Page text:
Somewhat analogous was the situation in Durst v. County of Colusa, 1958, 166 Cal.App.2d 623, 333 P.2d 789. There the plaintiff was a patient at the county hospital. It was alleged that the defendant county ‘so negligently and carelessly administered and performed the blood transfusions that the plaintiff was caused to and did receive blood transfusions of a type other than that of plaintiff's' to his personal injury. The plaintiff contended that the doctrine of sovereign immunity could not apply because the county employed an incompetent and unlicensed technician to perform the laboratory tests ‘and thereby created a dangerous and defective condition of public property for which it is liable under section 53051 of the Government Code.’ 166 Cal.App.2d at page 625, 333 P.2d at page 790. The court held that there was no merit to this contention, as clearly the action was based upon the negligence of one of the county's employees and no dangerous or defective condition of county property was involved. The same is true of plaintiff's contention here that there is involved a dangerous and defective condition of San Mateo County's property and that of the city of Burlingame. See also Grove v. County of San Joaquin, 1958, 156 Cal.App.2d 808, 320 P.2d 161, where the plaintiff, beaten by other prisoners while he was confined in the county jail, contended that the county's failure to properly supervise the prisoners to prevent such an occurrence brought the jail within the terms, dangerous and defective condition of county property in section 53051. Also see Bryant v. County of Monterey, 1954, 125 Cal.App.2d 470, 473, 270 P.2d 897, where a similar contention was made where the plaintiff was injured by a ‘kangaroo court’ existing in the jail. Both cases held that there was no merit to the contentions.
Plaintiff contends that whether a particular case meets the requirements of the code section, is a fact determination for the jury (see Arellano v. City of Burbank, 13 Cal.2d 248, 254, 89 P.2d 113), and that therefore it was for the jury to determine whether or not a dangerous or defective condition of public property existed here. However, the question as to the extent of the duties which are imposed by the act is one of law to be determined by the court and not by the jury. ‘The scope of the Public Liability Act is a question of law to be determined by the court.’ Bryant v. County of Monterey, supra, 125 Cal.App.2d 470, 473, 270 P.2d 897, 899; Campbell v. City of Santa Monica, supra, 51 Cal.App.2d 626, 629, 125 P.2d 561.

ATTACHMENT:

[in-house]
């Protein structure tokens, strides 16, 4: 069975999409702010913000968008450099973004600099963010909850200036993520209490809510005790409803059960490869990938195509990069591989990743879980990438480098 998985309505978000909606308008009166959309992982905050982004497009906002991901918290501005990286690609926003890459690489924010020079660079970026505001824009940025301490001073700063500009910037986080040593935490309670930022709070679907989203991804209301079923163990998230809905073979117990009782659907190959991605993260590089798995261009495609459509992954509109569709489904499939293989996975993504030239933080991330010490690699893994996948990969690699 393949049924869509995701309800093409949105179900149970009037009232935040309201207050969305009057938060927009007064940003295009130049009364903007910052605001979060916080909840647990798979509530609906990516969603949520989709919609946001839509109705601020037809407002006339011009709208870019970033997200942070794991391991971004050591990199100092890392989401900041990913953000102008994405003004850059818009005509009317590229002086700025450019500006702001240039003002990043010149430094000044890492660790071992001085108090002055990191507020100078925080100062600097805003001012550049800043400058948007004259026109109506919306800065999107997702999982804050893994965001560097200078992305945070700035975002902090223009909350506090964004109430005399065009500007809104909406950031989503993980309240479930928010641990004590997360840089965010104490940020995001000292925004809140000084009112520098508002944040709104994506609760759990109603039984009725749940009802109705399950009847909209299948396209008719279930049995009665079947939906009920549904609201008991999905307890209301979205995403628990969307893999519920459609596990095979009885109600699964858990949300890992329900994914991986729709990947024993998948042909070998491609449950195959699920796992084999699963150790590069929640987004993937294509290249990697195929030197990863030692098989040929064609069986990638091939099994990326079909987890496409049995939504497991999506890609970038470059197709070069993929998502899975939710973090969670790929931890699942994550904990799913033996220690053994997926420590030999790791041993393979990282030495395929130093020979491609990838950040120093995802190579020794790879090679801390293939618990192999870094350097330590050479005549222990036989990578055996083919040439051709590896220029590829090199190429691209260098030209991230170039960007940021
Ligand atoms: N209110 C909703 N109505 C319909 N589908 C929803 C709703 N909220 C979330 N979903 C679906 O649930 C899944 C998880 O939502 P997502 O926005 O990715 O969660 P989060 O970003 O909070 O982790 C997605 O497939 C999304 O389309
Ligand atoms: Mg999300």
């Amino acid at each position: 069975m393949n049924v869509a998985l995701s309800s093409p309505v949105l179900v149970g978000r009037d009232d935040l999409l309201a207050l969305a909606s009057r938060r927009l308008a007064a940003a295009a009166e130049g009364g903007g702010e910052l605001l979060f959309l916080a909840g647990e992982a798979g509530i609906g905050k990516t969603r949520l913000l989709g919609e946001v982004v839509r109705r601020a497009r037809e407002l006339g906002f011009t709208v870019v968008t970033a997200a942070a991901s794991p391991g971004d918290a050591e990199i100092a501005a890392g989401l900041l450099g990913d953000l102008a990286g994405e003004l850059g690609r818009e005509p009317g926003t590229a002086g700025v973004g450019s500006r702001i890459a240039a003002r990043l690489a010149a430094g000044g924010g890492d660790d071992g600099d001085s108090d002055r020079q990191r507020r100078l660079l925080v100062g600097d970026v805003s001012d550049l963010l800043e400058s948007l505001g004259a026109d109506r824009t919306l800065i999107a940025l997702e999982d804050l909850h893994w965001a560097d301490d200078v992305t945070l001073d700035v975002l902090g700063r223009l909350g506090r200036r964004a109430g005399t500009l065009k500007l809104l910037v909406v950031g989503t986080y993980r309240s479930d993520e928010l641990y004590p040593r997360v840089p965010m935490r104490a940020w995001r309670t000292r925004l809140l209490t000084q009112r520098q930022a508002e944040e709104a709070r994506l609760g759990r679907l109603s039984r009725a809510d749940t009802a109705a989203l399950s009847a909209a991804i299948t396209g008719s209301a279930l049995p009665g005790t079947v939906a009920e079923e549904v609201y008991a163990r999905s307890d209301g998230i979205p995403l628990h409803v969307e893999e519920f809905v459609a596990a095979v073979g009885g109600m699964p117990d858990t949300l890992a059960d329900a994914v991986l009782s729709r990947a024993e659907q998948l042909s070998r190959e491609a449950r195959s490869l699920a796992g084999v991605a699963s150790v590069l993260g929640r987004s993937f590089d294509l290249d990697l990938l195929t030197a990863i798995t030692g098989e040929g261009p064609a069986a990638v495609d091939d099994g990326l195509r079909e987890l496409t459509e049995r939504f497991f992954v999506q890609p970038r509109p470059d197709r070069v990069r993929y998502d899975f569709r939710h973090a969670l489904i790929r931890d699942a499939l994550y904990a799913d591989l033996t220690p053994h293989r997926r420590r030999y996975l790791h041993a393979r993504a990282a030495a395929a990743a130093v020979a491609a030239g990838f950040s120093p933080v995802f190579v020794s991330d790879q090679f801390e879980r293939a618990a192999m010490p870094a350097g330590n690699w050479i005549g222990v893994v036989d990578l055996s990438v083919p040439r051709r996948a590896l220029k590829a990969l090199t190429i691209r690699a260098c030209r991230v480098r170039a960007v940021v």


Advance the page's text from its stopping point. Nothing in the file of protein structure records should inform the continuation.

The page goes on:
Plaintiff contends that the County of San Mateo was acting in a proprietary capacity in that it contracted with the city of Burlingame for the services of the county's Health and Welfare Department. This contract did not change the legal situation. Both the county and the city were acting in a governmental capacity, in supplying health services to the citizens of Burlingame. The county was acting as the agent of the city and not in a proprietary capacity.
No cause of action was stated against either San Mateo County or the city of Burlingame.
(c) Doctors Merrill and Kupka, Officially and Individually.
The discussion and holding concerning failure to post the placard hereinbefore applied to the demurrers of defendants Chope and Bodie applies to defendants Merrill and Kupka. Plaintiff contends that these defendants are liable because of section 106, Health and Safety Code. This provides that the Director of the State Department of Health and Safety is the executive officer of the department. ‘He shall administer the laws and regulations of the board pertaining to public health and shall vigilantly observe sanitary and public health conditions throughout the State and shall take all necessary precautions to protect it in its sanitary and public health relations with other States and countries. He shall perform such other duties as may be prescribed by law * * *.’
Section 3051 provides that the state department may quarantine, isolate, inspect and disinfect persons, houses, etc. Section 3053 provides: ‘Upon being informed by a health officer of any contagious, infectious, or communicable disease the state department may take such measures as are necessary to ascertain the nature of the disease and prevent its spread.’ (Emphasis added.) The use of the word ‘may’ in these sections makes such powers discretionary. Executive public officers are absolutely immune from civil liability in the performance of duties requiring the exercise of discretion or judgment. White v. Brinkman, 1937, 23 Cal.App.2d 307, 317, 73 P.2d 254.
As to the statutes dealing with ‘health officers' hereinbefore discussed, those statutes do not apply to officers of the State Department of Public Health. Section 3000, Health and Safety Code, provides: “Health Officer,’ as used in this division, includes county, city and district health officers, and city and district health boards, but does not include advisory health boards.' The discussion concerning the nonliability of Doctors Chope and Bodie applies to Doctors Merrill and Kupka. Plaintiff has failed to point out where these defendants have violated any duty to him. Hence no cause of action is stated against them.
The demurrers were properly sustained. The judgment is affirmed.
FOOTNOTE. Although Robert Czapkay was made a defendant, the record shows no appearance by him in the action, nor is his position as a defendant discussed in any of the briefs. Therefore, ‘defendants' as used herein will not include him. The first count is directed against Czapkay alone, and hence will not be discussed.
BRAY, Presiding Justice.
TOBRINER and DUNIWAY, JJ., concur.